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Cooperation, Coordination, and Communication Key to Securing Radioactive Material: IAEA Conference

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Mr Juan Carlos Lentijo, IAEA Deputy Director General, Department of Nuclear Safety and Nuclear Security, delivers his remarks at the closing session of the International Conference on the Security of Radioactive Material. (Photo: D. Calma/IAEA)

Enhancing the protection of radioactive material from terrorists requires cooperation, coordination and communication among stakeholders not only nationally but also across borders, participants in the IAEA’s International Conference on the Security of Radioactive Material: The Way Forward for Prevention and Detection concluded.

Over 550 participants from more than 100 countries and 15 organizations at the December 3-7 conference discussed how to best secure radioactive material, which is widely used in medicine, agriculture and scientific research.

“A core message is that coordination is key to success,” IAEA Deputy Director General Juan Carlos Lentijo, Head of the Department of Safety and Security said in his concluding remarks. “There are several different ways to achieve the coordination needed. All involve strong and broad engagement with all stakeholders.”

Conference speakers highlighted the need for coordination at national, bilateral, and international levels to ensure that radioactive material remains secure.

“Legislation and regulations are frequently still being developed. Resources are scarce for needed equipment and training of staff in many States,” said Ambassador Maria Assunta Accili, Permanent Representative of Italy to the International Organizations in Vienna and co-president of the Conference. “A system for the detection of radioactive material, at least at borders, is essential even for States without their own high activity radioactive material. Radiological terrorism knows no borders.”

Authorities and those using radioactive sources – such as staff at hospitals, industries and research institutions – also must collaborate so that the material is protected, and quickly detected if it is lost, stolen or otherwise missing.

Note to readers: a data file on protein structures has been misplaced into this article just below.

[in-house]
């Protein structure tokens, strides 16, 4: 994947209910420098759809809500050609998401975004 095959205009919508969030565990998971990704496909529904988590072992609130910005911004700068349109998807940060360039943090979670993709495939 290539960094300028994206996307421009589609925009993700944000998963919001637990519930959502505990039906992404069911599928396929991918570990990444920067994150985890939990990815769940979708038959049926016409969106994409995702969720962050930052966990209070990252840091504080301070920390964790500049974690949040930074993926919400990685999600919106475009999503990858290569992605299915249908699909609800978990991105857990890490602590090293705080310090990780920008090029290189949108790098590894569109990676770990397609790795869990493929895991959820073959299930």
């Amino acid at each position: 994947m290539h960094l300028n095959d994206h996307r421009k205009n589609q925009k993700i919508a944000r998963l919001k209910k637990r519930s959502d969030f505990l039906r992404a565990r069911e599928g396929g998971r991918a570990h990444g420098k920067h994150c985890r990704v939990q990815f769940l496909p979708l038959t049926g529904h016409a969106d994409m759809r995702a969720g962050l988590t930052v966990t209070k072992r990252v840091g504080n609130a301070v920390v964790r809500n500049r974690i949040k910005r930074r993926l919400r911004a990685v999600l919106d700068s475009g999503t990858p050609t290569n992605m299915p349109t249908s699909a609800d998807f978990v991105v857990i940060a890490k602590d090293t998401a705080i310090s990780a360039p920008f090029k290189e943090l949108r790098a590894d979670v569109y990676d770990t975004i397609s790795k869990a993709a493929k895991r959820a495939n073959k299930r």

“We need to improve cooperation and coordination among all nuclear security stakeholders, including law enforcement, customs officers and staff at facilities such as hospitals among many others,” said Conference Co-President Arame Boye Faye, Director General of the Senegalese Authority for Radiation Protection and Nuclear Safety. Focusing on the international cooperation, she added, “We also need to…. cooperate, coordinate and communicate internationally, to ensure that there are no safe havens for those who seek to smuggle radioactive material across borders.”

All users of radioactive material must be made aware that it could be stolen and used with malicious intent, conference speakers said.

“To think that somebody would use radioactive material in a malicious or terrorist attack is scary,” said conference panelist Nafaa Reguigui, Director of Nuclear Safety and Security in Tunisia’s National Centre for Nuclear Science and Technologies. “If a small source is used, radiological impact wouldn’t be that great; but the psychological and economic impacts would be enormous.”

During the conference, six panel sessions and 25 technical sessions linked efforts to prevent radioactive material ending up in the wrong hands with work to detect any material that has been lost, stolen or is otherwise missing.

Some speakers described how their countries’ regulatory bodies coordinate among prevention, detection, and other communities involved in securing radioactive material. Others highlighted the role of public in alerting authorities about unusual events.

IAEA provides assistance to Member States, upon request, to support the security of radioactive sources through capacity-building activities, provision of equipment and support for educational and professional networks. Other resources include the Nuclear Security Series, peer reviews, advisory services; and, conferences such as this to exchange lessons-learned and coordinate the path forward to ensure sustainability of benefits of radioactive material.

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